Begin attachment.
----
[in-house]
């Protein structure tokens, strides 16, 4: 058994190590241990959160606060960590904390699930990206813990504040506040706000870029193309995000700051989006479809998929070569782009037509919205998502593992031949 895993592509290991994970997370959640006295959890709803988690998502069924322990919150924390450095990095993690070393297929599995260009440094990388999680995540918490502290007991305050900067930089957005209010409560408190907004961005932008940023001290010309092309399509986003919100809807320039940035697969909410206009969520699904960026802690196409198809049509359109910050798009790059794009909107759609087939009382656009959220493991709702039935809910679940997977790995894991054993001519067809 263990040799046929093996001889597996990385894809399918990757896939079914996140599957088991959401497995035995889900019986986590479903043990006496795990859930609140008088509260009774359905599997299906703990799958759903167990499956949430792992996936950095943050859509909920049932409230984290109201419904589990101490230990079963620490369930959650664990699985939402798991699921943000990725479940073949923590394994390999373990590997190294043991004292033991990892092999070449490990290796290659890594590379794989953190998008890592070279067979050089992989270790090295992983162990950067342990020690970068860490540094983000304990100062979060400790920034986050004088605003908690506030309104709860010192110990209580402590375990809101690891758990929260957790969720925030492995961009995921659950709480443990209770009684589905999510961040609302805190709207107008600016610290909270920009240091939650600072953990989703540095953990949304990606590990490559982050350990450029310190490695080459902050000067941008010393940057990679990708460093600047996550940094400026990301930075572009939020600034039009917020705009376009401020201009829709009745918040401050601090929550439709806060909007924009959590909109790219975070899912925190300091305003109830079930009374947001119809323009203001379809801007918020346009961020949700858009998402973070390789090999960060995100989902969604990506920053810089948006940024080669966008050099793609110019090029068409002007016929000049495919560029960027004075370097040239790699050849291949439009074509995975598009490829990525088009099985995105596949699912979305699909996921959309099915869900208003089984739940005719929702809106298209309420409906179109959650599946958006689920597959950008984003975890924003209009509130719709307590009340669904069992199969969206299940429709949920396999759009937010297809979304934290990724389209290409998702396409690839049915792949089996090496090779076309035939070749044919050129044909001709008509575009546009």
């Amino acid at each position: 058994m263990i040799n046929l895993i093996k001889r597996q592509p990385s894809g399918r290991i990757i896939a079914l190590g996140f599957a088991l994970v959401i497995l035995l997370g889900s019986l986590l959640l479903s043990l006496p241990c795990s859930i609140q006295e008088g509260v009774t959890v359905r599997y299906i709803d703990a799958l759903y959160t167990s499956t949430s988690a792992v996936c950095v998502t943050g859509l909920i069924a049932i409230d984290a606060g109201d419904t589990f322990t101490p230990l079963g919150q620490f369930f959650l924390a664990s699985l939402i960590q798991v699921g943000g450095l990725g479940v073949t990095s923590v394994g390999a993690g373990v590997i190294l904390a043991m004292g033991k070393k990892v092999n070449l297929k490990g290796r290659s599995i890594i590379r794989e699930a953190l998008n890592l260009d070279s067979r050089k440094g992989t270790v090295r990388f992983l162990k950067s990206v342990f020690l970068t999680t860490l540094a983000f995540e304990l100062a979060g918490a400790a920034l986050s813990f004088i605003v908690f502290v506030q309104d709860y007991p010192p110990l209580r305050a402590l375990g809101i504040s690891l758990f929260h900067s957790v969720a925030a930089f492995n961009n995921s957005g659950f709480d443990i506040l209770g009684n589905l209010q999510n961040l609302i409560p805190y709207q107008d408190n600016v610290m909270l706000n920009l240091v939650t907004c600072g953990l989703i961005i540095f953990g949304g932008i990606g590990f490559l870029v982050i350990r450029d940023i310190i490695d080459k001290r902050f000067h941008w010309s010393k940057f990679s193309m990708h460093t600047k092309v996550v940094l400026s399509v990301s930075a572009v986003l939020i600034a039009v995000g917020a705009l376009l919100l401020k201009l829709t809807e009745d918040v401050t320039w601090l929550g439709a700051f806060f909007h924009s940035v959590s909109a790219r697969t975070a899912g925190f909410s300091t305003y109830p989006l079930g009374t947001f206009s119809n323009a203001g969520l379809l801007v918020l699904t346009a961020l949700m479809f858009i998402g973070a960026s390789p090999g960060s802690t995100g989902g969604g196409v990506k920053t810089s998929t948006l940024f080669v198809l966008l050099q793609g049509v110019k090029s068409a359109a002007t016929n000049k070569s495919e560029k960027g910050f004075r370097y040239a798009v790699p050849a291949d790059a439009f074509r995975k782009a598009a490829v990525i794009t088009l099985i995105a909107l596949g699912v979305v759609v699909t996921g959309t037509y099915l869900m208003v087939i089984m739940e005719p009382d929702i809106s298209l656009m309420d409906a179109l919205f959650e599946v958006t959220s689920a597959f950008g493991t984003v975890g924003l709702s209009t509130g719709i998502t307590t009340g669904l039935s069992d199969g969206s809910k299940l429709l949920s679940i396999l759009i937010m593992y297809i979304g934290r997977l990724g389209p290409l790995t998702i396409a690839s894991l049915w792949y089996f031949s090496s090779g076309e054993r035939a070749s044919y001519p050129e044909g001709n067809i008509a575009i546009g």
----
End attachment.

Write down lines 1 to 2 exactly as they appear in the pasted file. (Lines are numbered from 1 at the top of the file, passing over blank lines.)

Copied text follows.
[in-house]
């Protein structure tokens, strides 16, 4: 058994190590241990959160606060960590904390699930990206813990504040506040706000870029193309995000700051989006479809998929070569782009037509919205998502593992031949 895993592509290991994970997370959640006295959890709803988690998502069924322990919150924390450095990095993690070393297929599995260009440094990388999680995540918490502290007991305050900067930089957005209010409560408190907004961005932008940023001290010309092309399509986003919100809807320039940035697969909410206009969520699904960026802690196409198809049509359109910050798009790059794009909107759609087939009382656009959220493991709702039935809910679940997977790995894991054993001519067809 263990040799046929093996001889597996990385894809399918990757896939079914996140599957088991959401497995035995889900019986986590479903043990006496795990859930609140008088509260009774359905599997299906703990799958759903167990499956949430792992996936950095943050859509909920049932409230984290109201419904589990101490230990079963620490369930959650664990699985939402798991699921943000990725479940073949923590394994390999373990590997190294043991004292033991990892092999070449490990290796290659890594590379794989953190998008890592070279067979050089992989270790090295992983162990950067342990020690970068860490540094983000304990100062979060400790920034986050004088605003908690506030309104709860010192110990209580402590375990809101690891758990929260957790969720925030492995961009995921659950709480443990209770009684589905999510961040609302805190709207107008600016610290909270920009240091939650600072953990989703540095953990949304990606590990490559982050350990450029310190490695080459902050000067941008010393940057990679990708460093600047996550940094400026990301930075572009939020600034039009917020705009376009401020201009829709009745918040401050601090929550439709806060909007924009959590909109790219975070899912925190300091305003109830079930009374947001119809323009203001379809801007918020346009961020949700858009998402973070390789090999960060995100989902969604990506920053810089948006940024080669966008050099793609110019090029068409002007016929000049495919560029960027004075370097040239790699050849291949439009074509995975598009490829990525088009099985995105596949699912979305699909996921959309099915869900208003089984739940005719929702809106298209309420409906179109959650599946958006689920597959950008984003975890924003209009509130719709307590009340669904069992199969969206299940429709949920396999759009937010297809979304934290990724389209290409998702396409690839049915792949089996090496090779076309035939070749044919050129044909001709008509575009546009």